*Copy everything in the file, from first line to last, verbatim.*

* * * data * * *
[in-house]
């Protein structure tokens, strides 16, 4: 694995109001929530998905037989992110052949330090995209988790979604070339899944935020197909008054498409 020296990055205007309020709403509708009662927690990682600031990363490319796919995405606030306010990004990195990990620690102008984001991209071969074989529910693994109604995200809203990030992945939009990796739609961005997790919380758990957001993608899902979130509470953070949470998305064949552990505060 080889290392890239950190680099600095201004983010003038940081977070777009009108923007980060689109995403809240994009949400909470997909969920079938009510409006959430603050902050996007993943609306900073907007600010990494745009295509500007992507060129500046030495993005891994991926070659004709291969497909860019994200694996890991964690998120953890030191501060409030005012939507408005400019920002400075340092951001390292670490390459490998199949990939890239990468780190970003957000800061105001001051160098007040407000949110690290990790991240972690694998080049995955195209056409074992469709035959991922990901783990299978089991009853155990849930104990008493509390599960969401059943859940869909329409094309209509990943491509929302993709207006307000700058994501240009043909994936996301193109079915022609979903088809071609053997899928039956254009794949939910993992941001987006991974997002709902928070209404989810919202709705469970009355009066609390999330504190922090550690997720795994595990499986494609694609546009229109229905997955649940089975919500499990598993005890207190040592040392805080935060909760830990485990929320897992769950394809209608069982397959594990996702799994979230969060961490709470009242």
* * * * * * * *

[in-house]
């Protein structure tokens, strides 16, 4: 694995109001929530998905037989992110052949330090995209988790979604070339899944935020197909008054498409 020296990055205007309020709403509708009662927690990682600031990363490319796919995405606030306010990004990195990990620690102008984001991209071969074989529910693994109604995200809203990030992945939009990796739609961005997790919380758990957001993608899902979130509470953070949470998305064949552990505060 080889290392890239950190680099600095201004983010003038940081977070777009009108923007980060689109995403809240994009949400909470997909969920079938009510409006959430603050902050996007993943609306900073907007600010990494745009295509500007992507060129500046030495993005891994991926070659004709291969497909860019994200694996890991964690998120953890030191501060409030005012939507408005400019920002400075340092951001390292670490390459490998199949990939890239990468780190970003957000800061105001001051160098007040407000949110690290990790991240972690694998080049995955195209056409074992469709035959991922990901783990299978089991009853155990849930104990008493509390599960969401059943859940869909329409094309209509990943491509929302993709207006307000700058994501240009043909994936996301193109079915022609979903088809071609053997899928039956254009794949939910993992941001987006991974997002709902928070209404989810919202709705469970009355009066609390999330504190922090550690997720795994595990499986494609694609546009229109229905997955649940089975919500499990598993005890207190040592040392805080935060909760830990485990929320897992769950394809209608069982397959594990996702799994979230969060961490709470009242």